So, to its credit, 299 days made me think. At its core, it’s a book about independent preppers who get ready for our country’s coming collapse with guns, food, guns, a bolt-hole, guns, like-minded friends, and guns. So, am I going to get a dozen guns, a prepped hiding place and enough food for a year? No. But I am looking at my total lack of preparation and reconsidering that. I think my wife and I will organize bolt-bags (gym bags with a few pairs of clothes, critical medicines and copies of important paperwork). We made it through the aftermath of Hurricane Charlie and that wasn’t anything compared to a real disaster. I think I’ve heard it said that, statistically, every human on earth lives through one huge global/political/societal/local upheaval in their lives. Best to be ready to go, I suppose.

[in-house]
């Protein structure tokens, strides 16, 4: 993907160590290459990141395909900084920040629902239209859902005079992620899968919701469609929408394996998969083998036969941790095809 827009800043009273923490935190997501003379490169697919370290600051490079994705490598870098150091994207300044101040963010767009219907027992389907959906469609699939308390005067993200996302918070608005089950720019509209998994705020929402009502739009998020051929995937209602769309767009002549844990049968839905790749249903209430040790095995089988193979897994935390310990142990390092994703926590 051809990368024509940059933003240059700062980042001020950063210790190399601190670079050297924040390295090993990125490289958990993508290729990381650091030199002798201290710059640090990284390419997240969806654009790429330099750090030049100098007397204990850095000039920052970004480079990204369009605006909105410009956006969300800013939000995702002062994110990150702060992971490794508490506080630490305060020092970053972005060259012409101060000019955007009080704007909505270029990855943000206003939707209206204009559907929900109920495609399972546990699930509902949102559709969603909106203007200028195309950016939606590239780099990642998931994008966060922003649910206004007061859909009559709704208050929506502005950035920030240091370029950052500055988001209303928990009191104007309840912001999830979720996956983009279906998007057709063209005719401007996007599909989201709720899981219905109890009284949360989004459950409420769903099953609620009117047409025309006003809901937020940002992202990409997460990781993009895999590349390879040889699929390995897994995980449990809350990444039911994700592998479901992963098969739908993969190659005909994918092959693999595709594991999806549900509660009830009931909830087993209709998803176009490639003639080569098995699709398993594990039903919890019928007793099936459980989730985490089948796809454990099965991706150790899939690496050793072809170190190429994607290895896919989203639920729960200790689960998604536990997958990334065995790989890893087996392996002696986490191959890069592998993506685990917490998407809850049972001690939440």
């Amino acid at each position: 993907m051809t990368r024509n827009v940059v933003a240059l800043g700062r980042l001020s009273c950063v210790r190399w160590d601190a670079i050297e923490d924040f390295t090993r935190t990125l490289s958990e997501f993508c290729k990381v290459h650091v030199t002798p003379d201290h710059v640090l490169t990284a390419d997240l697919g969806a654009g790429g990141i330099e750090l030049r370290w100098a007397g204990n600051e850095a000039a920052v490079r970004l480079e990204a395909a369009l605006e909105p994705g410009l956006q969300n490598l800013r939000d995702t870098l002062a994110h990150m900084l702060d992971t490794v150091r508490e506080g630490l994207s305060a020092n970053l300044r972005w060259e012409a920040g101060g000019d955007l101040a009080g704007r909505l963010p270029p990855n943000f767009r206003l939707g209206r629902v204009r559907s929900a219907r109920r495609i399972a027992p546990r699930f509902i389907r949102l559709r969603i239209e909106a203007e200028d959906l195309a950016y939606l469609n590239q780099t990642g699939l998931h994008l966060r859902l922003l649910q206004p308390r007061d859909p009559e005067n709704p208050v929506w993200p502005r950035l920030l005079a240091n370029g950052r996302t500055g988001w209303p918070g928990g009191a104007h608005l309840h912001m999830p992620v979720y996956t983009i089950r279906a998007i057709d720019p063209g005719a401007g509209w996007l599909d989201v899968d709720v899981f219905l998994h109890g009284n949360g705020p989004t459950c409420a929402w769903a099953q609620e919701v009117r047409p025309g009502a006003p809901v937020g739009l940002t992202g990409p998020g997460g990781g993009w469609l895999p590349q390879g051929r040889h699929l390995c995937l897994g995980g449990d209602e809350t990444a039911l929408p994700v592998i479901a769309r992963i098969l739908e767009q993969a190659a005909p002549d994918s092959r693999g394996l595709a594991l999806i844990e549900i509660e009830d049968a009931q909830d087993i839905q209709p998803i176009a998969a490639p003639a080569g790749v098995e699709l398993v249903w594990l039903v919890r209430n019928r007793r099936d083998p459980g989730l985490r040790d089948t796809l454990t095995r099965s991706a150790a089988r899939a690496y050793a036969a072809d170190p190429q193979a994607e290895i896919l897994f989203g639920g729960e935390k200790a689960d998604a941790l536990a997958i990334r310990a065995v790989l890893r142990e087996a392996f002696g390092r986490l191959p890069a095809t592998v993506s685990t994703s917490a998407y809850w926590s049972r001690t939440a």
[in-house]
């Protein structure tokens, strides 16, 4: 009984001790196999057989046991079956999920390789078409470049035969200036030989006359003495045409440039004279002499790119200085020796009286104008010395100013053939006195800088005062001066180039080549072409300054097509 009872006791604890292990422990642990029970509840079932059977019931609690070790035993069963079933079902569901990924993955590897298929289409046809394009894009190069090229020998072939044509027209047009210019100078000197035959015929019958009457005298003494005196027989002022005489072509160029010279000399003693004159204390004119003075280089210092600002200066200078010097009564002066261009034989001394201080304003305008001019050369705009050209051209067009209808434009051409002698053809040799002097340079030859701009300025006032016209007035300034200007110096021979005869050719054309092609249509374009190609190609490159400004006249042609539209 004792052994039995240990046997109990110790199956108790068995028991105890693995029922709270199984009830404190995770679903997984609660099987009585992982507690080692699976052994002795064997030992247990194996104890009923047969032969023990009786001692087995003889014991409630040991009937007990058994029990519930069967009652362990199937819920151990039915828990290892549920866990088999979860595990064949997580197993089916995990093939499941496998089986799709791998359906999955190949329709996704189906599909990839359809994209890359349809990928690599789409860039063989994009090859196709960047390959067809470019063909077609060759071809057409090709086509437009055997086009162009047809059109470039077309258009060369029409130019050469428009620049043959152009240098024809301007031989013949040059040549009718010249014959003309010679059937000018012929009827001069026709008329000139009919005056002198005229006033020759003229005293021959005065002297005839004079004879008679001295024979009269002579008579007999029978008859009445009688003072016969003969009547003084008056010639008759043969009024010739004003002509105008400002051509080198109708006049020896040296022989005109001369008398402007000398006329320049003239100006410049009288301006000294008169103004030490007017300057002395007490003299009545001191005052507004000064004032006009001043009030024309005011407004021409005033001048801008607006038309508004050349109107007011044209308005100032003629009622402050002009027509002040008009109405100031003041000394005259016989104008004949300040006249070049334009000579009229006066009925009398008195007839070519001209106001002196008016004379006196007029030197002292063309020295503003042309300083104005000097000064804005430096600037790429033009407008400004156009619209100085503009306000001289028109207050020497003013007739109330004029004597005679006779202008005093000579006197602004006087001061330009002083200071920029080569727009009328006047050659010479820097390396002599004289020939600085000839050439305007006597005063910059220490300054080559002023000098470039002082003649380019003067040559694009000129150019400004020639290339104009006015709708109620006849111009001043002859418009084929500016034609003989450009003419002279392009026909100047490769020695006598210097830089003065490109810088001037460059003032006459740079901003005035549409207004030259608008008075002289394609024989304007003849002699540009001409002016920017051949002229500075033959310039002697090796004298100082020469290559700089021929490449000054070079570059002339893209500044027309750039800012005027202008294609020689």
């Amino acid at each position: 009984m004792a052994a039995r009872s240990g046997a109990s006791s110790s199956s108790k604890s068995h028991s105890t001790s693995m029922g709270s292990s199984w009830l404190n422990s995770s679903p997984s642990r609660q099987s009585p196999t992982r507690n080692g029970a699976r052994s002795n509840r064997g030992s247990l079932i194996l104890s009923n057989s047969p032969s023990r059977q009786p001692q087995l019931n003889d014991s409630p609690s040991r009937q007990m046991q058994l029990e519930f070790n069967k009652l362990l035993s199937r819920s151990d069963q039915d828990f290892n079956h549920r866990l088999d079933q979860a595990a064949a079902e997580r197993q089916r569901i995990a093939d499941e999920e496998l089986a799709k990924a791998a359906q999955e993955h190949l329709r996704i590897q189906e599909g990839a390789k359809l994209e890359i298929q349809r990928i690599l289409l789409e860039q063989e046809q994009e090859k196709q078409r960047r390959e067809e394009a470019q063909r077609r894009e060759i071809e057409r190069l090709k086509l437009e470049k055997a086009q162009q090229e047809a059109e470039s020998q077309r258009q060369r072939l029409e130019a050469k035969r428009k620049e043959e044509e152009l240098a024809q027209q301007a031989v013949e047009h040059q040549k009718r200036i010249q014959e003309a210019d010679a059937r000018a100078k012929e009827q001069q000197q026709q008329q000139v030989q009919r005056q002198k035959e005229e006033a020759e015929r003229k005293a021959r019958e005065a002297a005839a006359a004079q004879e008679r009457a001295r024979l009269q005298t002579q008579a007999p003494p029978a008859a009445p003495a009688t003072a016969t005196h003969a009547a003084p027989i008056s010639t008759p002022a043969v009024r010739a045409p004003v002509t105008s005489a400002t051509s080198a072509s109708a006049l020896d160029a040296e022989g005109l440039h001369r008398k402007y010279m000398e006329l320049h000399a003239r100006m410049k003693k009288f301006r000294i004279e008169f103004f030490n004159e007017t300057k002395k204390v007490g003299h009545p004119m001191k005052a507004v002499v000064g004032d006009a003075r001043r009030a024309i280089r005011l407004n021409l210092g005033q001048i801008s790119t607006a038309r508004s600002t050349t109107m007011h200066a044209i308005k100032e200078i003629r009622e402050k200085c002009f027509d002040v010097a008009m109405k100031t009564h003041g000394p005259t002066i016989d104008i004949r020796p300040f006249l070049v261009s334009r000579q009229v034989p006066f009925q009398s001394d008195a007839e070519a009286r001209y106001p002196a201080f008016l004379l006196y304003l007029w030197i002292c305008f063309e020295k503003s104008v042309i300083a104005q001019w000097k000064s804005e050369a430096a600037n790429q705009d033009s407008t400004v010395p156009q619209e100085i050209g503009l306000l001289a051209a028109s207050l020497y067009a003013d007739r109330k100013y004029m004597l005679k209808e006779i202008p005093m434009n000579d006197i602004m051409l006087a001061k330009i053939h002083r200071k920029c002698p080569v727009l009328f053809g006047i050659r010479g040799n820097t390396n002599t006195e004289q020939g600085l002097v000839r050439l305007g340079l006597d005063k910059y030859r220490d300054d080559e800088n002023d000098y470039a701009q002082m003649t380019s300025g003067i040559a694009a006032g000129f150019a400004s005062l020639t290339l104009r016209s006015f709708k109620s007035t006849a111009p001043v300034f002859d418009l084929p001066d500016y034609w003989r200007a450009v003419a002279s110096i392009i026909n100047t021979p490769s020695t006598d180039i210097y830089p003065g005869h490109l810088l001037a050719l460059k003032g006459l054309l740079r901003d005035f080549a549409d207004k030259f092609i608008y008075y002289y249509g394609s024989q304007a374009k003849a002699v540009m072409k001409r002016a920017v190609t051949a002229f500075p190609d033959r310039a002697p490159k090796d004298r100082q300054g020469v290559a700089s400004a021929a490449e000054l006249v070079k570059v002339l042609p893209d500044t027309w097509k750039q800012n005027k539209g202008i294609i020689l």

As for the book’s negatives? I’ll be brief: two points…
1) Show, Don’t Tell – If you are going to tell a story, describe scenes and identify characters their dialog and actions. Don’t just say, “He grew up in rural poverty” or “The attorney was a weasel”. Don’t tell me that the main character and his wife had another fight. Put in the dialog. Put in the color. Otherwise it’s like second-hand news. Dull.
2) Don’t insult your readers – Here’s a gem…
This demonstrated to Grant that the left-wing people running everything [sic] were intolerant bullies [sic] who had some deep hatred [sic] of people like Bill and Grant.
So as a lefty, why am I supposed to keep reading? Calling your casual readers (i.e. the un-prepped) “dumbasses”, “grasshoppers” and “sheeple” doesn’t’t make me want to hunker in your bunker, you know? It was like a parade of straw men, dull and endless.
Not my sort of book. And not recommended.